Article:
Janet Stone On Hanuman, Inspiration, And Arriving More Fully
Janet Stone, a luminary yoga instructor based in Bali and San Francisco, began studying meditation at age 17 with Prem Rawat. In 1996, she traveled to India, the birthplace of her grandfather, and she became dedicated to the path of yoga. SF Yoga Magazine was excited to catch up with her between travels to talk about her inspiration.
We're excited that you're on the lineup of the Hanuman Yoga Festival in Boulder, Colorado this summer. How is it to teach in your home town?
I’ve been graced to live in many amazing places and yet, Boulder feels like a root deep in my body…so, it’s wonderful to return. Last year, during a packed class in the Boulder High School gym, I looked out and simply smiled at the fact that I was teaching a yoga class in my high school rival’s gym (Go Knights!) Life is so beautiful in its twists and turns.
What are your favorite parts of the story of Hanuman? (I love what you recently wrote about Hanuman on your blog)
Each story of Hanuman holds within it a whisper of truth for my day-to-day struggle to remain devoted to the dharma and not get dragged off by my monkey mind and all of the longings to prop up the ego. In one story Hanuman has his super powers hidden from him until the time he is in service to dharma/Ram, and I relate to feeling my own super powers of enormous strength to endure the many fluctations of life with a steady heart. And then there is the Hanuman story of doubting my ability to make the great leap in each moment to confront the (my) demons on the island of Lanka/my mind. And there is the time Hanuman is speaking to Ram and Hanuman says, “When I forget who I am, I call your name: Ram Ram Ram Sita Ram Ram Ram. But when I remember who I am, I am you and you are me.”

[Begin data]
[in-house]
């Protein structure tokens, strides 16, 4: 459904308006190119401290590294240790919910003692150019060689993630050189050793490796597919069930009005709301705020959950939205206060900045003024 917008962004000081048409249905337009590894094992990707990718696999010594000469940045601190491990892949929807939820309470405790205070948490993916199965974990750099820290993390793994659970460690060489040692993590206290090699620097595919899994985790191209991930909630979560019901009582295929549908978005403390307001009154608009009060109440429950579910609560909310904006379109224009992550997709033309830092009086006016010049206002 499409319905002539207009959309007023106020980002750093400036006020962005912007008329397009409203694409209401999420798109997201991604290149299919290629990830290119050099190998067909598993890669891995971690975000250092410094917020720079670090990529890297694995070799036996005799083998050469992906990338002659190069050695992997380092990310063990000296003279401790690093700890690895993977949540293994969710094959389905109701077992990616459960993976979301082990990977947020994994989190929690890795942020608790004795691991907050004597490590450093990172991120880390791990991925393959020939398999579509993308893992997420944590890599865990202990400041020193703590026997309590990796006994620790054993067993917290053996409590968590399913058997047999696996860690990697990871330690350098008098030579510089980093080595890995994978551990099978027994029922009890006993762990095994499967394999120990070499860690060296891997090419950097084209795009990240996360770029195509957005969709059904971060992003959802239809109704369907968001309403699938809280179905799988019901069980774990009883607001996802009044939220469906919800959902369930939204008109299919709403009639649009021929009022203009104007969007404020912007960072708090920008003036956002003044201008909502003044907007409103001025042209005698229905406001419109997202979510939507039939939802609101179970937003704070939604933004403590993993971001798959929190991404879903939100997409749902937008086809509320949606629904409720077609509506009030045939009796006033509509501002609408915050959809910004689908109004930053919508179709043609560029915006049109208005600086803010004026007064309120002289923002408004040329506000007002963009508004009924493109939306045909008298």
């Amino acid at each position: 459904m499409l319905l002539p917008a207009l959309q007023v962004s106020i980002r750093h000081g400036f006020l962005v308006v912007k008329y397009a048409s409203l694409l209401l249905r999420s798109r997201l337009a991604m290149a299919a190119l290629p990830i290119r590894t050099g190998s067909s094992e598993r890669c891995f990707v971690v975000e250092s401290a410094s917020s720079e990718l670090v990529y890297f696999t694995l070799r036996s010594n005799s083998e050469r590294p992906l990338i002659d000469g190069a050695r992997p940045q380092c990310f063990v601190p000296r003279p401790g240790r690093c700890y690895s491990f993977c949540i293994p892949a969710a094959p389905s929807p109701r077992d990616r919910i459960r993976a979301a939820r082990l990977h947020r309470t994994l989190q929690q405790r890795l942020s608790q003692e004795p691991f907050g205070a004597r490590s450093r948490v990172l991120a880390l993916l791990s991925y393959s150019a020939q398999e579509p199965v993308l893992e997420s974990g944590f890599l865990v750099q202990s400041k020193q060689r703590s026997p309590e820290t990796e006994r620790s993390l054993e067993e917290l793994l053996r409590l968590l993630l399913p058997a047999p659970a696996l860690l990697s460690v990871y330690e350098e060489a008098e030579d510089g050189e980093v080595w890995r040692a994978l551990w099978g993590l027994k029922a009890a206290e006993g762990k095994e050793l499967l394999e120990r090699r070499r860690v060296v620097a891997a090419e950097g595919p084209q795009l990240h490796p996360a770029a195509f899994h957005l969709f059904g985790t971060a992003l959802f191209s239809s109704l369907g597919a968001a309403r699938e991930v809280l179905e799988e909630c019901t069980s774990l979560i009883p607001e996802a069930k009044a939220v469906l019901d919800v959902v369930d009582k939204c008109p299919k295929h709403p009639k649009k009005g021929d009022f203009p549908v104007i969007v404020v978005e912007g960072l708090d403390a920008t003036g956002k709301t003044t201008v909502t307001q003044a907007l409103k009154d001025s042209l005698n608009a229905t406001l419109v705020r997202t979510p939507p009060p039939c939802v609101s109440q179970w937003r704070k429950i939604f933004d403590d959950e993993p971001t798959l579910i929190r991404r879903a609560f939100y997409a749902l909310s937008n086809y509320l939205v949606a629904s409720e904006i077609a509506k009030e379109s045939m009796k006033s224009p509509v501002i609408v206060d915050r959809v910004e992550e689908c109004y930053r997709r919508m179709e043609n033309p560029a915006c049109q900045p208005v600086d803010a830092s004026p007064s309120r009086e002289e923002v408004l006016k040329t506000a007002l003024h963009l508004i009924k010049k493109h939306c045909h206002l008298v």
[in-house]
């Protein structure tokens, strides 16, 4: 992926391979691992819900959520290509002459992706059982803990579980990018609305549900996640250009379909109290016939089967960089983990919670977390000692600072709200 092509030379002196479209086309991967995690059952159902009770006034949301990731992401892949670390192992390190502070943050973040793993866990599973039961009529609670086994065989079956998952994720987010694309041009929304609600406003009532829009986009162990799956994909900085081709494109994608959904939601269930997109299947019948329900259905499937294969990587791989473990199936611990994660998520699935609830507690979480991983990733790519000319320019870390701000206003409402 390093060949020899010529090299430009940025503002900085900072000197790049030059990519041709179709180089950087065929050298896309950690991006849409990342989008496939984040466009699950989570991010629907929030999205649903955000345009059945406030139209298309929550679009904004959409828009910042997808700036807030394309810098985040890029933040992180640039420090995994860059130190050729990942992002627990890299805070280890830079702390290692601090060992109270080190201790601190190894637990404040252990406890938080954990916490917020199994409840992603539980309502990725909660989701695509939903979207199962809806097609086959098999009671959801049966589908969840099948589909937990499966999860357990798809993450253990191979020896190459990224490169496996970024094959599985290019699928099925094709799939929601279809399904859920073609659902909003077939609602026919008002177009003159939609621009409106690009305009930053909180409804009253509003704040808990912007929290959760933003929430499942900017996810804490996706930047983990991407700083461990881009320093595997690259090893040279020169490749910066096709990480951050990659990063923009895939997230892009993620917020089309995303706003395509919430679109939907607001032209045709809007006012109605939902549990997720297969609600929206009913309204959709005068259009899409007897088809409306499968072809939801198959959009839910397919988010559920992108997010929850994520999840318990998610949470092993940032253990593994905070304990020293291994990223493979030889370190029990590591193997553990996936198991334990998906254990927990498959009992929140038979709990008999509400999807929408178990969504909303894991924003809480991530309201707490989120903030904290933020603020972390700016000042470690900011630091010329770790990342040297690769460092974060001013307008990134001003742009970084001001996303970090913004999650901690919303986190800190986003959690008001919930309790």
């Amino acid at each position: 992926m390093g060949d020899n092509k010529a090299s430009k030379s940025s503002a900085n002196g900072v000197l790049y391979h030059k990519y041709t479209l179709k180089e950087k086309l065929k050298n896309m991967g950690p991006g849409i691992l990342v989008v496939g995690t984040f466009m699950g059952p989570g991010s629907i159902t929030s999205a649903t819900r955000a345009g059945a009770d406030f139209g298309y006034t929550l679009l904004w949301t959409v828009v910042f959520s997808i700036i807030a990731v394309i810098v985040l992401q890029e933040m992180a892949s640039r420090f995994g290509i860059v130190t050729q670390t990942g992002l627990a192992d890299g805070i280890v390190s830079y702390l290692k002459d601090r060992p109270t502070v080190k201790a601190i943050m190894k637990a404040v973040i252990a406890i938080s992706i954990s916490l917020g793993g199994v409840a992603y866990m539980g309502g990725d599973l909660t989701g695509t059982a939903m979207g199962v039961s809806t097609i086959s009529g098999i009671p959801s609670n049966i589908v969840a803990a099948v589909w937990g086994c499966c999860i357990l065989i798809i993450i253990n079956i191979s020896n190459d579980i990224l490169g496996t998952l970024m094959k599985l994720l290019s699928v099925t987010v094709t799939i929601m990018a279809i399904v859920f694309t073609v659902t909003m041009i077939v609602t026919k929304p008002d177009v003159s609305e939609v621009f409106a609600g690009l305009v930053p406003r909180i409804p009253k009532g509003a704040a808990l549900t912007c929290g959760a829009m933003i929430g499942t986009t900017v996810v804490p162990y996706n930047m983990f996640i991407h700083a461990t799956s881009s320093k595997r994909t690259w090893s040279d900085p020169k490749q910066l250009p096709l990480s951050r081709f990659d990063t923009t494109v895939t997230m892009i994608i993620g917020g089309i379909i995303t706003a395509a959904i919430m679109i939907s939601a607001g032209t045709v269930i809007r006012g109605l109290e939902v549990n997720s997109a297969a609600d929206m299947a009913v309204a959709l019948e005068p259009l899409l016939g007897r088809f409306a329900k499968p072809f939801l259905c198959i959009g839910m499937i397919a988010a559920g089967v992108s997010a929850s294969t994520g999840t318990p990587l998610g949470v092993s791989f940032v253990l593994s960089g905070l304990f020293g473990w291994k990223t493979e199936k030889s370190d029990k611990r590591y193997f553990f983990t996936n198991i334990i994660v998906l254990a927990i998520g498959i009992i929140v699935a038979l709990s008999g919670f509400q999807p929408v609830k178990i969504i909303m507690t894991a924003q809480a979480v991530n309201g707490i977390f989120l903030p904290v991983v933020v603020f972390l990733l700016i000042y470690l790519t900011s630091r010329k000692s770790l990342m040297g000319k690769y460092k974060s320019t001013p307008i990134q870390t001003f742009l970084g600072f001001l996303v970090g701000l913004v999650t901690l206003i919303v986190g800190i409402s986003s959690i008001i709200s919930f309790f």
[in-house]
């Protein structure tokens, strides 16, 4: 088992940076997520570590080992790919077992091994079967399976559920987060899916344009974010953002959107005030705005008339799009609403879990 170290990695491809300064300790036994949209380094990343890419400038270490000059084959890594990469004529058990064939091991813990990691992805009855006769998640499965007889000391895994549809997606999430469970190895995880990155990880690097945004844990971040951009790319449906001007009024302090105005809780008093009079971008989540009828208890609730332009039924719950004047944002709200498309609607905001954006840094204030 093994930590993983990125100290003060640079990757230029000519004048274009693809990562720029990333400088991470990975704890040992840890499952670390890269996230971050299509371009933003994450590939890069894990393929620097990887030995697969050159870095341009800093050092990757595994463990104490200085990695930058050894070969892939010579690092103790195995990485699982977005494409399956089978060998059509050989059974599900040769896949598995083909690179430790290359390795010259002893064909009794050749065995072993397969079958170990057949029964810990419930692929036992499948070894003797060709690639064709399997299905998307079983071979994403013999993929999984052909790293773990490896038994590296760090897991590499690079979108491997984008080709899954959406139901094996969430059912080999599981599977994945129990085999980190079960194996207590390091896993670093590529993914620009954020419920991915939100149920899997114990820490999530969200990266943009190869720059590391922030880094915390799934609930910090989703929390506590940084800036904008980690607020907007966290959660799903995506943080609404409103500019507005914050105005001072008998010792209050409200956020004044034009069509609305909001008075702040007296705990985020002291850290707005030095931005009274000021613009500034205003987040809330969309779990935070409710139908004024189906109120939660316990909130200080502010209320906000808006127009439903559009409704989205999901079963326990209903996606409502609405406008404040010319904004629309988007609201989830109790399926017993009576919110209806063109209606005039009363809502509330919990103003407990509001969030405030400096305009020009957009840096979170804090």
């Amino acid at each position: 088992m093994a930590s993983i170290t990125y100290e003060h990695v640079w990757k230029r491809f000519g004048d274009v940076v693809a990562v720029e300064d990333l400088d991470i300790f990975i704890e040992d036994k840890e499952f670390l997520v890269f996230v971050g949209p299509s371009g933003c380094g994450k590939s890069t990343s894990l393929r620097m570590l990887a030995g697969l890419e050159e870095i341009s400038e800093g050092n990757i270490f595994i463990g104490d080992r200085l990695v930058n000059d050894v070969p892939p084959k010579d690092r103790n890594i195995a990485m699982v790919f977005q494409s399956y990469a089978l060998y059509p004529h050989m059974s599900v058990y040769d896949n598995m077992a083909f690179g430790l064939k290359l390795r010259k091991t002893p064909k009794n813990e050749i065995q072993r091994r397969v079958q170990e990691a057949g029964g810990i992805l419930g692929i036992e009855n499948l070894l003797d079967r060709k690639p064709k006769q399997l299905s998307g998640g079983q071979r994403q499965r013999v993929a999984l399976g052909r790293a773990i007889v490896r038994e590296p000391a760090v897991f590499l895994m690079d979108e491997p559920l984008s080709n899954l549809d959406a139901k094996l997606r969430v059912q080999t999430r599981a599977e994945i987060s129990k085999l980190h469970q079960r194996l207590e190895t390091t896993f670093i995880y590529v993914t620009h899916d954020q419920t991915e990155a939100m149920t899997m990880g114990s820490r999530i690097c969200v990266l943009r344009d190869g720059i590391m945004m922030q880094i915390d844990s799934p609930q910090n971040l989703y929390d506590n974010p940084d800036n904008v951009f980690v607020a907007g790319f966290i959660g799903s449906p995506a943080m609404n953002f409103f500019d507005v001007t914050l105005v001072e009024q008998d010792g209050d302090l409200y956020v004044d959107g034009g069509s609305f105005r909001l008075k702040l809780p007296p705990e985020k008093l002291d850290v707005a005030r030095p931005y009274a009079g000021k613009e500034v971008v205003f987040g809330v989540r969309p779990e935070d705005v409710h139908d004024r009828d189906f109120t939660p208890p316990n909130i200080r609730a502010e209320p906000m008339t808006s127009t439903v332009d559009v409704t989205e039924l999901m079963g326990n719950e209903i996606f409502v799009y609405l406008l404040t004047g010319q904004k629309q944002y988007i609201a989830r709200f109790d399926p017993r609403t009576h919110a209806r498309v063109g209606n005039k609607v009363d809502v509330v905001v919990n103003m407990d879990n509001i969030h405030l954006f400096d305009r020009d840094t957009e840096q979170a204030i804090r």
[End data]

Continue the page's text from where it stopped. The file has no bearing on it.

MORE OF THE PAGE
Your students are always inspired by your dedication, flying in from places like Bali and teaching in San Francisco right away. What inspires you about your travels and what inspires you about coming home?
I have traveled the world since I could fly off on my own, in wonder at landing in new spaces and paying close attention to all of the variations of this life and all of the similarities. And to coming home…well, I held a home sangha in the same space at Yoga Tree for nearly 15 years and this is the temple. I return home and the river is still flowing and students still breathing and at this point, I simply slide back into its grace. When I land from India and go directly to the studio to lead a class, well, this sounds so generous, but in all honesty, it helps me land and arrive at the many ways we hold each other in all of life’s transitions.
You beautifully address the challenges and joys of motherhood in your writing and teaching - can you tell us a little about how yoga has impacted you as a mother (and/or how motherhood has impacted your yoga)?
These things are inextricably wound together, as practice was already at the forefront of my life when I had my children. I had already had the time to explore the deep and infinite inquiry through the body, the pranayamas, through two decades of meditation -- and then they arrived. I will not say it all flew out the window, but to watch what one assumes is the practice become something completely different, was in and of itself the practice. Meaning, after children, any of my hidden samskaras came to the forefront, any notion I had about what practice looks like changed and I was brought to my knees with the power of love that was suddenly exploding out of every cell and yet also on my knees at the vast undertaking of ushering beings into this world. So, yes, yoga changed how I mother and mothering changed how I yoga. And to this day, as my children grow, I use this practice not as a tool to get somewhere, but to arrive HERE more fully.
What is your favorite part about teaching at festivals?
My favorite part is the vitality and eclectic nature of so many beings, both there to participate and to offer their skills and talents. It feels like a reunion of so many of my near and dear fellow teachers and musicians. Not to mention that festivals are the opportunity to bring my full self and the knowledge, practice, and love that has been offered to me over my long and wonderful yoga journey. And then to bring alignment of the body, the alignment with our heart and an openness to the source of dynamic and powerful movements of yoga brought to life by the breath.
Catch Janet Stone at the Hanuman Festival in Boulder, Colorado this summer, June 9-12, 2016: www.hanumanfestival.com.
Photo: Mario Covic